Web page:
All refugee children have experienced the trauma of persecution and flight. Many have been separated from their families. The lucky ones receive some form of education, which may only be an open-air school. Paper and books are a luxury.
These pictures are the beginning of a collection of original drawings by refugee children around the world. The UN Refugee Agency (UNHCR) was able to provide art supplies to the children whose drawings you see here. Each child depicted what he or she has experienced: scenes of fighting, flight, and day-to-day life in a refugee camp. We hope that communities across the US will reach out to help all children of war and persecution enjoy once again the security of their homes and family.
This drawing was sent to UNHCR by Dana Cavar, aged 12, a schoolgirl from the former Yugoslavia. She used her crayons to describe the conditions under which she has been living.
Her apartment is riddled with bullet holes. The chairs have also been hit and are broken. Imagine sitting in a chair which has already received several direct hits. The shutters are kept closed during the day. However, Dana has left the door onto the balcony open so that we can see what's been going on outside.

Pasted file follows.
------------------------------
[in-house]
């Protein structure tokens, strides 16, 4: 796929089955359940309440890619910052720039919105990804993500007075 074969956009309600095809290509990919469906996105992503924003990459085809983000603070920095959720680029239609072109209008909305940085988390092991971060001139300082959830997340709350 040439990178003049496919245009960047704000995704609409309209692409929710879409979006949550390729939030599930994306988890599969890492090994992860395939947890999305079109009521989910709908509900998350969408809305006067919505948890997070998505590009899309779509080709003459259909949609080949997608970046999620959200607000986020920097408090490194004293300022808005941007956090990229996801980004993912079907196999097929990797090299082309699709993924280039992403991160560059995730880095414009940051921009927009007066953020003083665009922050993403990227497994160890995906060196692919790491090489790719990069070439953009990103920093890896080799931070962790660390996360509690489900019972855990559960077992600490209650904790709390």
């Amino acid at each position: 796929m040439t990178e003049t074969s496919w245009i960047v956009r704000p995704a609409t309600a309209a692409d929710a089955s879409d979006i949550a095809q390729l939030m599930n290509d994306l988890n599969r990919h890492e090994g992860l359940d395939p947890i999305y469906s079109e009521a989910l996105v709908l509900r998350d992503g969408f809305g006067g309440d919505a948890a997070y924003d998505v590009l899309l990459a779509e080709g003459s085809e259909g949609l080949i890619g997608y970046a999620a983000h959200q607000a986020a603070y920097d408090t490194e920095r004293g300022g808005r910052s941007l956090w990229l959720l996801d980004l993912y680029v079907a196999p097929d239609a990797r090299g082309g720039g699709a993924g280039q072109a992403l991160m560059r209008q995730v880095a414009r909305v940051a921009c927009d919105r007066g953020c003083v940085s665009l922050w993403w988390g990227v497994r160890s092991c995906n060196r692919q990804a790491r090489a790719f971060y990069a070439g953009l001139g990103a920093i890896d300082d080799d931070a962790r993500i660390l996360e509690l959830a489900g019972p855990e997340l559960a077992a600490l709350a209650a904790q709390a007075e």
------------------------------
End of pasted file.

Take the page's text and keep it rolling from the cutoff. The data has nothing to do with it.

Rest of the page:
The balcony itself is scarred by bullets and shrapnel. Beyond the balcony you can see part of the town. The houses have been badly damaged and some of the roofs have been blown to bits, letting in the rain.
Through the door leading to the next room, you can see a broken window and part of a neighboring building, which has also been hit. No doubt Dana's building is in a similar state.
By looking at this picture in detail, we can perhaps get a little closer to understanding what it is like to be a child who has become a refugee, a child who has had to flee his or her home and country to escape from the terror of war.
The children who drew the following pictures are unknown. Please decide for yourself what country each picture depicts, make up the story the picture tells you, or describe what you see in detail as was done for the first picture in this exercise.